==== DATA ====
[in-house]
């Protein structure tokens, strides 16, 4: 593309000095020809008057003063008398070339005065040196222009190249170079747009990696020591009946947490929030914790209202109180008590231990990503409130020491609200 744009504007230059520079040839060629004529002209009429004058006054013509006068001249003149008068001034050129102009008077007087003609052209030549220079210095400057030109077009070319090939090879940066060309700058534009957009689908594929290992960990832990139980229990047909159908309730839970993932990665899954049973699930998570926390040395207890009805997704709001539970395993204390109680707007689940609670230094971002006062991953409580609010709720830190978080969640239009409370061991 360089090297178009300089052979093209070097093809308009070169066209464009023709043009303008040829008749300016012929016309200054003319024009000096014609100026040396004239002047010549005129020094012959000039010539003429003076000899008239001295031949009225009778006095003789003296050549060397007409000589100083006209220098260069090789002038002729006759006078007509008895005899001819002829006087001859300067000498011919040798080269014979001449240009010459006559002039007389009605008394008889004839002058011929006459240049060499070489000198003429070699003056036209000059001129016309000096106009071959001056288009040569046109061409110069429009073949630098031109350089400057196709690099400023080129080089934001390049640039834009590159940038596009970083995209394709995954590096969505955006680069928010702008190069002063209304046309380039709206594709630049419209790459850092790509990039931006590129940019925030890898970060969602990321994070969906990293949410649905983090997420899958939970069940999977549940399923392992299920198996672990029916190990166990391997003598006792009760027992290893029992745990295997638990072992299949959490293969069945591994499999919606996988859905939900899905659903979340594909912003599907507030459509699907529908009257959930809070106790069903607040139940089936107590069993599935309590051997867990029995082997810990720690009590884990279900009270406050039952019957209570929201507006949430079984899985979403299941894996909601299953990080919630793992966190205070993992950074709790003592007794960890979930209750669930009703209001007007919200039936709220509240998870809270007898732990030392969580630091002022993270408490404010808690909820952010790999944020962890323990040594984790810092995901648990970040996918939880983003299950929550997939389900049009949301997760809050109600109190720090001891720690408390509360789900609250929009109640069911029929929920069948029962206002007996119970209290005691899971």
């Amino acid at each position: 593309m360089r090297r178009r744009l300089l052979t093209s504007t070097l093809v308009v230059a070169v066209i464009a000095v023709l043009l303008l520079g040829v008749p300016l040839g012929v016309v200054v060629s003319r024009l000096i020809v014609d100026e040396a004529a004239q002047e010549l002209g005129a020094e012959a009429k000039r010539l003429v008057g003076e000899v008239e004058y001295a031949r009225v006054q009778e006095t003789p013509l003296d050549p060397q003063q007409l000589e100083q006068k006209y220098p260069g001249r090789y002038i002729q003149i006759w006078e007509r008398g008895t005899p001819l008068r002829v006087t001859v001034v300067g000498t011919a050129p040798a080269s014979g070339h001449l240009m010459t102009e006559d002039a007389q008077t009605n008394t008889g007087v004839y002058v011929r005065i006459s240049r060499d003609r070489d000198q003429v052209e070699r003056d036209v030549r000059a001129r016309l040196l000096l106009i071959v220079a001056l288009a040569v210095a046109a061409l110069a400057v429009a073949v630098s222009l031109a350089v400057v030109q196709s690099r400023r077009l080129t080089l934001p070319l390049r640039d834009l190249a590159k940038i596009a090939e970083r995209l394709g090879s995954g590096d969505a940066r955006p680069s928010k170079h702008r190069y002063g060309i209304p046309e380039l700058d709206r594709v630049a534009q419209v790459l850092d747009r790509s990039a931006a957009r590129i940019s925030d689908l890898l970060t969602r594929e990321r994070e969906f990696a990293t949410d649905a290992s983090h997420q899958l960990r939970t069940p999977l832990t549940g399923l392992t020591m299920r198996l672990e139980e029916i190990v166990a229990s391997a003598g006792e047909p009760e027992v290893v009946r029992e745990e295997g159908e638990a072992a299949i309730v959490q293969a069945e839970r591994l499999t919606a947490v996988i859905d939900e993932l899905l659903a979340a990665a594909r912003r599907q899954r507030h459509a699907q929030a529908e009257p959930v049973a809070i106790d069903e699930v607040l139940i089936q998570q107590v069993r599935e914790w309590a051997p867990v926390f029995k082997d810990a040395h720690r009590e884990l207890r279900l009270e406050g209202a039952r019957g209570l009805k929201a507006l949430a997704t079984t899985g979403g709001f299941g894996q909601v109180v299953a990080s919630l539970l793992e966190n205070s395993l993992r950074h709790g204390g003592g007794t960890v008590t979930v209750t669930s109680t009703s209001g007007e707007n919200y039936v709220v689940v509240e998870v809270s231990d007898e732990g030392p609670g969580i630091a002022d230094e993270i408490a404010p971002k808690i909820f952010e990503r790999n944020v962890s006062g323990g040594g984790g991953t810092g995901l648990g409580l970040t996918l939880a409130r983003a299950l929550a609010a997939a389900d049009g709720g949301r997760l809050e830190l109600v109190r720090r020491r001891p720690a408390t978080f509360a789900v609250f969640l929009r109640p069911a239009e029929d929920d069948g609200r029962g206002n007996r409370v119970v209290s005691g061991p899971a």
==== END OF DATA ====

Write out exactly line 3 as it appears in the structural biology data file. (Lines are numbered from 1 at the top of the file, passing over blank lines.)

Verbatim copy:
């Amino acid at each position: 593309m360089r090297r178009r744009l300089l052979t093209s504007t070097l093809v308009v230059a070169v066209i464009a000095v023709l043009l303008l520079g040829v008749p300016l040839g012929v016309v200054v060629s003319r024009l000096i020809v014609d100026e040396a004529a004239q002047e010549l002209g005129a020094e012959a009429k000039r010539l003429v008057g003076e000899v008239e004058y001295a031949r009225v006054q009778e006095t003789p013509l003296d050549p060397q003063q007409l000589e100083q006068k006209y220098p260069g001249r090789y002038i002729q003149i006759w006078e007509r008398g008895t005899p001819l008068r002829v006087t001859v001034v300067g000498t011919a050129p040798a080269s014979g070339h001449l240009m010459t102009e006559d002039a007389q008077t009605n008394t008889g007087v004839y002058v011929r005065i006459s240049r060499d003609r070489d000198q003429v052209e070699r003056d036209v030549r000059a001129r016309l040196l000096l106009i071959v220079a001056l288009a040569v210095a046109a061409l110069a400057v429009a073949v630098s222009l031109a350089v400057v030109q196709s690099r400023r077009l080129t080089l934001p070319l390049r640039d834009l190249a590159k940038i596009a090939e970083r995209l394709g090879s995954g590096d969505a940066r955006p680069s928010k170079h702008r190069y002063g060309i209304p046309e380039l700058d709206r594709v630049a534009q419209v790459l850092d747009r790509s990039a931006a957009r590129i940019s925030d689908l890898l970060t969602r594929e990321r994070e969906f990696a990293t949410d649905a290992s983090h997420q899958l960990r939970t069940p999977l832990t549940g399923l392992t020591m299920r198996l672990e139980e029916i190990v166990a229990s391997a003598g006792e047909p009760e027992v290893v009946r029992e745990e295997g159908e638990a072992a299949i309730v959490q293969a069945e839970r591994l499999t919606a947490v996988i859905d939900e993932l899905l659903a979340a990665a594909r912003r599907q899954r507030h459509a699907q929030a529908e009257p959930v049973a809070i106790d069903e699930v607040l139940i089936q998570q107590v069993r599935e914790w309590a051997p867990v926390f029995k082997d810990a040395h720690r009590e884990l207890r279900l009270e406050g209202a039952r019957g209570l009805k929201a507006l949430a997704t079984t899985g979403g709001f299941g894996q909601v109180v299953a990080s919630l539970l793992e966190n205070s395993l993992r950074h709790g204390g003592g007794t960890v008590t979930v209750t669930s109680t009703s209001g007007e707007n919200y039936v709220v689940v509240e998870v809270s231990d007898e732990g030392p609670g969580i630091a002022d230094e993270i408490a404010p971002k808690i909820f952010e990503r790999n944020v962890s006062g323990g040594g984790g991953t810092g995901l648990g409580l970040t996918l939880a409130r983003a299950l929550a609010a997939a389900d049009g709720g949301r997760l809050e830190l109600v109190r720090r020491r001891p720690a408390t978080f509360a789900v609250f969640l929009r109640p069911a239009e029929d929920d069948g609200r029962g206002n007996r409370v119970v209290s005691g061991p899971a």